• Encourage and inspire in chalk art. Write inspiring messages at the end of the driveway to spread cheer, positivity, and love to your neighborhood and people passing by. 
  • Make a chalk obstacle course with spots to jump, spin, balance, and hop. Check out these clever ways to play hopscotch with your preschooler.
  • Practice sight words and spelling words! Get your math lesson in with equations – adding, subtracting, multiplication, division, fractions…
  • Chalk a bike town. Include all the fun places you want to explore once this has all passed. 
  • Jump Rope and learn a new rhyme. We found the same plastic jump ropes on amazon and like doing the longer one together.
  • Find a story and chalk about it! Chalk by Bill Thomson is about three children who find a bag of magical chalk and quickly discover that their drawings come to life!
Chalk by Bill Thomson

Things To Do In Your Backyard

There are lots of ways to make nature as stimulating as the activities kids like to do inside, here are some tips to engage with nature.

  • Plan an outdoor picnic. Grab a blanket or get out your picnic table. Pack your lunch in those neglected lunch boxes (and double-check they are cleaned out)! Be super crazy and eat your dessert first!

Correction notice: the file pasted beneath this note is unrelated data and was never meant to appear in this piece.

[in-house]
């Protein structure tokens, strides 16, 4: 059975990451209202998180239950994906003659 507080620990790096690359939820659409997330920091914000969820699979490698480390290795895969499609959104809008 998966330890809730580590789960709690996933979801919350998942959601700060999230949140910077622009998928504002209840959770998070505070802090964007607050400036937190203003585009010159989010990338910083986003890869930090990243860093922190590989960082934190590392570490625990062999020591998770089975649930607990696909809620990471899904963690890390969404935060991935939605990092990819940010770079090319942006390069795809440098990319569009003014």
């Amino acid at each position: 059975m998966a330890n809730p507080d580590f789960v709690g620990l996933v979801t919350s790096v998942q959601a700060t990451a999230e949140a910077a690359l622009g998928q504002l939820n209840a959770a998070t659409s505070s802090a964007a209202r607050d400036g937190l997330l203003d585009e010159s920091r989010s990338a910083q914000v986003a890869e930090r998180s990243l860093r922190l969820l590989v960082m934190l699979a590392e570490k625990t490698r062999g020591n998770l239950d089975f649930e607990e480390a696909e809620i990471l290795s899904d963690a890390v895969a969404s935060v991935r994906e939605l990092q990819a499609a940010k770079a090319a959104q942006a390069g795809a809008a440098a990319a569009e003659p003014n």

• Count birds. Download the iBird app and count how many different birds you can see or hear. Madison Audubon is a great resource and includes a FREE Bird Guide for Kids with 27 common birds, described in ways that kids (and adults!) can relate to. 
  • Create an obstacle course. Down the slide, through your swings, around the house, jumping through hoops and grab a stopwatch for a test on your kids’ agility (and yours)!
  • Journal. Grab a notebook, pencil, crayons, colored pencils or markers and journal what you see by writing or drawing.
  • Make a fairy garden or toy playground. Gather sticks, rocks, plastic containers, maybe toilet paper rolls! Another variation? What about a lego friend outdoor oasis. Time to dig out all those forgotten little toys and give them new life outside. Kaukauna Public Library and 1,000 Islands Environmental Center hosts an annual Fairy Walk at the end of August with fairy house competition.